Thomas Hardy – “Far From The Madding Crowd”
A wonderul love story set in a rural surrouding, this is Hardy´s fourth and arguably most famous novel. It follows the complex love story and personal development of Gabrial Oak and Bathsheba Everdene. After overcoming various life obstacles and problems, they finally find their way to one another at the end of the novel. The novel follows the lives of Bathsheba´s employees as well as her potential romantic involvements. The story binds the characters and interlocks them somehow into this web of lies, deceit and love. I wanted to include this novel into this short list mainly because of a new version which came out earlier this year! I am yet to get my hands on the DVD so I will not be discussing it but I dare say the trailer looks promising! My pick for this novel is the 1967 adaption directed by John Schlesinger and starring Julie Christie and Terence Stamp! This movie adaptation does a wonderul job of depicting the story, picks up the “nature” of the rural setting perfectly and features a very headstrong Bathsheba just as in the original story. Thomas Hardy grew up in a rural setting and was aware of the country problems and circumstances. This is one of the reasons this particular novel is so well written. One truly feels he relates to these characters and their problems throughout the novel. Schlesinger´s adaptation does a great job of “transporting” these characters onto the big screen. Have a look and decide for yourself.
Charlotte Bronte – “Jane Eyre”
To any literature-enthusiast, this particular work of art needs no introduction. The beautiful story of the orphan Jane as she hurdles through life is truly inspiring and touching. After a tough childhood spent with an evil aunt and being sent away to Lowood, young Jane has to learn from a young age how to take care of herself. Her life takes on an interesting turn as she manages to find herself a job as a governess far away from where her earliest years were spent. This novel also falls under the category of the “bildungsroman”, it traces Jane´s development from childhood into adulthood and beyond. One of the main characteristics is the figure of the “Byronic hero” which is here taken over by the character of Mr. Rochester, Jane´s love interest. Filled with Gothic elements and a colorful cast of different Victorian stock characters, this novel is not an easy task for any filmmaker. The novel has been adapted into several films but the one that caught my attention the most is the 1943 version starring Orson Welles and Joan Fontaine. The film is directed by Robert Stevenson who also worked on the screenplay with none other than Aldous Huxley himself! John Houseman and Henry Koster also co-wrote the film and it is based on a radio adaptation of the novel. Interesting tidbits such as an early, uncredited appearance by Elizabeth Taylor make it even more interesting. The film is very nicely done considering its time and budget and is worth a watch. Be careful of the madwoman in the attic!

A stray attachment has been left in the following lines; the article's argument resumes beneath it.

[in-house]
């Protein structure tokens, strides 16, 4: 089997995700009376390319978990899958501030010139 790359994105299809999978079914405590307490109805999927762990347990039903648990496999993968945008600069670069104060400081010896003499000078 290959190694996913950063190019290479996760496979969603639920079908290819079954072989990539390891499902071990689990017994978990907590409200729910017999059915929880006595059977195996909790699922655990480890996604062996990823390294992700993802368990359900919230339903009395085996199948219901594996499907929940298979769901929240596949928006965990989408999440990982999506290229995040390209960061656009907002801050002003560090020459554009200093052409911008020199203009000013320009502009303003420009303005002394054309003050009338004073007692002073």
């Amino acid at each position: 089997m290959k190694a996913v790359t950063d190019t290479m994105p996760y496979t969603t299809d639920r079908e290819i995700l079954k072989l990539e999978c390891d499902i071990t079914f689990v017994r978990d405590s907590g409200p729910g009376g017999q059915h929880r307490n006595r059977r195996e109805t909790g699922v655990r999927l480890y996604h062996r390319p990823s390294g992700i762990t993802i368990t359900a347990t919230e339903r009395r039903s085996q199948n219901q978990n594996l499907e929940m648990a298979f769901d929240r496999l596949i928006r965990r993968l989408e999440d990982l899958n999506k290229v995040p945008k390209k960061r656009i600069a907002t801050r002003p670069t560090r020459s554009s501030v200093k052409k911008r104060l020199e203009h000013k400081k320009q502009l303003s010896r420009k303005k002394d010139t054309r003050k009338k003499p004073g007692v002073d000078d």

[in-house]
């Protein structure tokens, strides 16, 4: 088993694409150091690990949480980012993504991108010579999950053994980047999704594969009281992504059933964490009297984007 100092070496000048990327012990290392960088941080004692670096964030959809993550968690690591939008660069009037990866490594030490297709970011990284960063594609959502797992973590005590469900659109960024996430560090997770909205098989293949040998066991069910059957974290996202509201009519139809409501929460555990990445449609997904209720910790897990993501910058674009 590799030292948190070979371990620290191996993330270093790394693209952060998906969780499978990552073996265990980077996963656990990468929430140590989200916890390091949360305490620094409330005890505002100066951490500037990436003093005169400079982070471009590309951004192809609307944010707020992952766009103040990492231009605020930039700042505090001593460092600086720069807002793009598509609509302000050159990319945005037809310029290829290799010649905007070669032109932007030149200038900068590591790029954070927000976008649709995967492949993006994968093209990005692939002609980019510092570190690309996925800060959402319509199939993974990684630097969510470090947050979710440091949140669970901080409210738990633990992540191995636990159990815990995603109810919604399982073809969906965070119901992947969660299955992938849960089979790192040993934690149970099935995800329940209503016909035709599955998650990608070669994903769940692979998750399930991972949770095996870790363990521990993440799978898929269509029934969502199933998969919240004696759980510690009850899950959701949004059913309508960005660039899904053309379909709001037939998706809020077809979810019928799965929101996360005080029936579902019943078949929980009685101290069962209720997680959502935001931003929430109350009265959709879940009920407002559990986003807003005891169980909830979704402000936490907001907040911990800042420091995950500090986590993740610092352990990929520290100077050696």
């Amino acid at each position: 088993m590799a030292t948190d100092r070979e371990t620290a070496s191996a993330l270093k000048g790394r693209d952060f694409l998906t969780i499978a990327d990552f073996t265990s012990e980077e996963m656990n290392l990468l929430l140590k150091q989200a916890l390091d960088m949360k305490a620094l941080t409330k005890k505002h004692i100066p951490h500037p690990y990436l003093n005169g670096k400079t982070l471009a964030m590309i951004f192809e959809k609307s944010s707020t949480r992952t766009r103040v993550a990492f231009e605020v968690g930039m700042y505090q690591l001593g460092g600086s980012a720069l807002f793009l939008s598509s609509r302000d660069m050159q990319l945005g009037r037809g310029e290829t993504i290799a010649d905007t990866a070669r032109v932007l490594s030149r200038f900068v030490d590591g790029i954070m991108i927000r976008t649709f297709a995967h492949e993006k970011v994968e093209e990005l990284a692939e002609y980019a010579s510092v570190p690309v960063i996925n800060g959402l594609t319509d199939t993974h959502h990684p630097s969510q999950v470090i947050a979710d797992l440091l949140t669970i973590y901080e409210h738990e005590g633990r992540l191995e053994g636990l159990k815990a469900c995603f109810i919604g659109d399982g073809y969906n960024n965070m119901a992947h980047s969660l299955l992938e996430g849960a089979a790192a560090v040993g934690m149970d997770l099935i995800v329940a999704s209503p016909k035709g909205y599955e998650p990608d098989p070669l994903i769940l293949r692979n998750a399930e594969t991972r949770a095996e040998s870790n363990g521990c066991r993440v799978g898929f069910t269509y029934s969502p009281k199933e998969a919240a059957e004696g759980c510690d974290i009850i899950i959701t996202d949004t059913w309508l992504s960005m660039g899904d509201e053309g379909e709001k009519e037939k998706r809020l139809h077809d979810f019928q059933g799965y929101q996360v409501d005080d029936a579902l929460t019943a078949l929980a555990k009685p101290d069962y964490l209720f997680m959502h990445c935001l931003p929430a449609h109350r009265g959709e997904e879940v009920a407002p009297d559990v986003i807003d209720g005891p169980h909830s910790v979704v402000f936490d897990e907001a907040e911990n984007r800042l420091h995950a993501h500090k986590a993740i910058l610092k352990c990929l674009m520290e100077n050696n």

• David Domingo

    Thanks for this nice moment of reading.
    It is an article written with great passion that could raise the interest for this kind of literature to a novice like me.